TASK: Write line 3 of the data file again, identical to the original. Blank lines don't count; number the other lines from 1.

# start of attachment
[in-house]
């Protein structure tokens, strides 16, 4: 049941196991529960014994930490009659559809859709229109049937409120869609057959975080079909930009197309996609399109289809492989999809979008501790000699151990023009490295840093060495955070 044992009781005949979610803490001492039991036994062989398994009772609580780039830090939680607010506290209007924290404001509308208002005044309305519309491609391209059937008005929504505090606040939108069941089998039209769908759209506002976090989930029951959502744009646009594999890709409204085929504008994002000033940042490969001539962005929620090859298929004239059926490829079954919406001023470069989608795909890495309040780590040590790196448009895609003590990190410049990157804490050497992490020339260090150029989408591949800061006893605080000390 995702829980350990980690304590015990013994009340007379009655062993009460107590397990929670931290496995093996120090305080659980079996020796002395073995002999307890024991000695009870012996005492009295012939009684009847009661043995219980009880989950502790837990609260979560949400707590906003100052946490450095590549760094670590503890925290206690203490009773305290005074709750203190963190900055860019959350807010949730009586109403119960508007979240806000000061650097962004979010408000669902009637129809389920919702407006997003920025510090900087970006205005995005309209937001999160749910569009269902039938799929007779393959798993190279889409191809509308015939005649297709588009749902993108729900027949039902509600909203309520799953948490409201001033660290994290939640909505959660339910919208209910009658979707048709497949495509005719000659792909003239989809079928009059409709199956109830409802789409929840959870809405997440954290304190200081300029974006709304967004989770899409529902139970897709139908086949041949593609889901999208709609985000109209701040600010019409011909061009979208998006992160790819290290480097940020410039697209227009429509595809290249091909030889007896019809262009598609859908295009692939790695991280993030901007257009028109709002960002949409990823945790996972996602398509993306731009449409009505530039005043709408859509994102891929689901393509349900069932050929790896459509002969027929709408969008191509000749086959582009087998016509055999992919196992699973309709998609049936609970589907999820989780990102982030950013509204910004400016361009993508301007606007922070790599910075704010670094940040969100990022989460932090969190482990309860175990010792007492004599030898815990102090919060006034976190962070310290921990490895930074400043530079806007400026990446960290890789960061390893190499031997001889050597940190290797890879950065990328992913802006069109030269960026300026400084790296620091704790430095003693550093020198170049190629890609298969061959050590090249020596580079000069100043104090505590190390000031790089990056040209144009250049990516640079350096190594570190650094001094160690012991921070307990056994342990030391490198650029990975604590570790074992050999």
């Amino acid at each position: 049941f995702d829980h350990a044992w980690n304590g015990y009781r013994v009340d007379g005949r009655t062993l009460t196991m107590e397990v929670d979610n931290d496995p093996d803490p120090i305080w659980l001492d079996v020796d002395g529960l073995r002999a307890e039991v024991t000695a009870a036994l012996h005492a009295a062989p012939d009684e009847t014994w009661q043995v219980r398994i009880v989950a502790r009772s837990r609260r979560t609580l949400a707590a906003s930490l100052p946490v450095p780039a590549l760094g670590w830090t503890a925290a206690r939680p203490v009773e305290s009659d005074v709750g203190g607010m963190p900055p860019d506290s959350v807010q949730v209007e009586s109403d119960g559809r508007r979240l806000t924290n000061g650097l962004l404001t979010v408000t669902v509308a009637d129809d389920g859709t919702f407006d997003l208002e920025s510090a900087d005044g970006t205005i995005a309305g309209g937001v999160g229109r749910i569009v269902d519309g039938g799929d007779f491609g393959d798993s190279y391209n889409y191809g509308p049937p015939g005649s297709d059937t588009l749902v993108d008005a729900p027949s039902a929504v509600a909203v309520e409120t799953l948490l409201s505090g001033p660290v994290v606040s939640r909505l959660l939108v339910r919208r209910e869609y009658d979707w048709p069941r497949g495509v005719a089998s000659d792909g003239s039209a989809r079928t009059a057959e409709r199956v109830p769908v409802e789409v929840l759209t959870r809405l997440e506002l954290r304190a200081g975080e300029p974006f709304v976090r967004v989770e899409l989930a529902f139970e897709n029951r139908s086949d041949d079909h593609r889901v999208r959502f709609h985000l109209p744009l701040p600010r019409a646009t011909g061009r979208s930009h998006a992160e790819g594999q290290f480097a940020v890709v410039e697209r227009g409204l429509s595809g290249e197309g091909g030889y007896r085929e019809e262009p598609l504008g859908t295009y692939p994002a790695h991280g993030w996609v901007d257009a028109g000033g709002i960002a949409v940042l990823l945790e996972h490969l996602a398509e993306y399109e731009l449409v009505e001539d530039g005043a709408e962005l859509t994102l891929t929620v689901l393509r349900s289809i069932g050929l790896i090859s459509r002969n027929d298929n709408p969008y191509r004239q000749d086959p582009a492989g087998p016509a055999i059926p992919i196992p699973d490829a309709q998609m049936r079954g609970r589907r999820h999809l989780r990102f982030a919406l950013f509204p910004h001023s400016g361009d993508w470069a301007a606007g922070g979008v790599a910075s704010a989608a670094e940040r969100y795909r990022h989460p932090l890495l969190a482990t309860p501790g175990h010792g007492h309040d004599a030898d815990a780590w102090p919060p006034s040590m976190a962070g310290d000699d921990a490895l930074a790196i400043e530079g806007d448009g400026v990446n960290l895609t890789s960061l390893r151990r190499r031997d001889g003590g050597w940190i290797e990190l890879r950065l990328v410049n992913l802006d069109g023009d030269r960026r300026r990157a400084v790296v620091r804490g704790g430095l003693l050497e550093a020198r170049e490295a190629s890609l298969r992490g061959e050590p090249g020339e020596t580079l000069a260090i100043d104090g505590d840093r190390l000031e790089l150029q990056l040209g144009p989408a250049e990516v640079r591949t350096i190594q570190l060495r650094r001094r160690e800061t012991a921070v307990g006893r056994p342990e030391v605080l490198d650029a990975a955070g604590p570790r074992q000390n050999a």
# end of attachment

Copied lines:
């Amino acid at each position: 049941f995702d829980h350990a044992w980690n304590g015990y009781r013994v009340d007379g005949r009655t062993l009460t196991m107590e397990v929670d979610n931290d496995p093996d803490p120090i305080w659980l001492d079996v020796d002395g529960l073995r002999a307890e039991v024991t000695a009870a036994l012996h005492a009295a062989p012939d009684e009847t014994w009661q043995v219980r398994i009880v989950a502790r009772s837990r609260r979560t609580l949400a707590a906003s930490l100052p946490v450095p780039a590549l760094g670590w830090t503890a925290a206690r939680p203490v009773e305290s009659d005074v709750g203190g607010m963190p900055p860019d506290s959350v807010q949730v209007e009586s109403d119960g559809r508007r979240l806000t924290n000061g650097l962004l404001t979010v408000t669902v509308a009637d129809d389920g859709t919702f407006d997003l208002e920025s510090a900087d005044g970006t205005i995005a309305g309209g937001v999160g229109r749910i569009v269902d519309g039938g799929d007779f491609g393959d798993s190279y391209n889409y191809g509308p049937p015939g005649s297709d059937t588009l749902v993108d008005a729900p027949s039902a929504v509600a909203v309520e409120t799953l948490l409201s505090g001033p660290v994290v606040s939640r909505l959660l939108v339910r919208r209910e869609y009658d979707w048709p069941r497949g495509v005719a089998s000659d792909g003239s039209a989809r079928t009059a057959e409709r199956v109830p769908v409802e789409v929840l759209t959870r809405l997440e506002l954290r304190a200081g975080e300029p974006f709304v976090r967004v989770e899409l989930a529902f139970e897709n029951r139908s086949d041949d079909h593609r889901v999208r959502f709609h985000l109209p744009l701040p600010r019409a646009t011909g061009r979208s930009h998006a992160e790819g594999q290290f480097a940020v890709v410039e697209r227009g409204l429509s595809g290249e197309g091909g030889y007896r085929e019809e262009p598609l504008g859908t295009y692939p994002a790695h991280g993030w996609v901007d257009a028109g000033g709002i960002a949409v940042l990823l945790e996972h490969l996602a398509e993306y399109e731009l449409v009505e001539d530039g005043a709408e962005l859509t994102l891929t929620v689901l393509r349900s289809i069932g050929l790896i090859s459509r002969n027929d298929n709408p969008y191509r004239q000749d086959p582009a492989g087998p016509a055999i059926p992919i196992p699973d490829a309709q998609m049936r079954g609970r589907r999820h999809l989780r990102f982030a919406l950013f509204p910004h001023s400016g361009d993508w470069a301007a606007g922070g979008v790599a910075s704010a989608a670094e940040r969100y795909r990022h989460p932090l890495l969190a482990t309860p501790g175990h010792g007492h309040d004599a030898d815990a780590w102090p919060p006034s040590m976190a962070g310290d000699d921990a490895l930074a790196i400043e530079g806007d448009g400026v990446n960290l895609t890789s960061l390893r151990r190499r031997d001889g003590g050597w940190i290797e990190l890879r950065l990328v410049n992913l802006d069109g023009d030269r960026r300026r990157a400084v790296v620091r804490g704790g430095l003693l050497e550093a020198r170049e490295a190629s890609l298969r992490g061959e050590p090249g020339e020596t580079l000069a260090i100043d104090g505590d840093r190390l000031e790089l150029q990056l040209g144009p989408a250049e990516v640079r591949t350096i190594q570190l060495r650094r001094r160690e800061t012991a921070v307990g006893r056994p342990e030391v605080l490198d650029a990975a955070g604590p570790r074992q000390n050999a």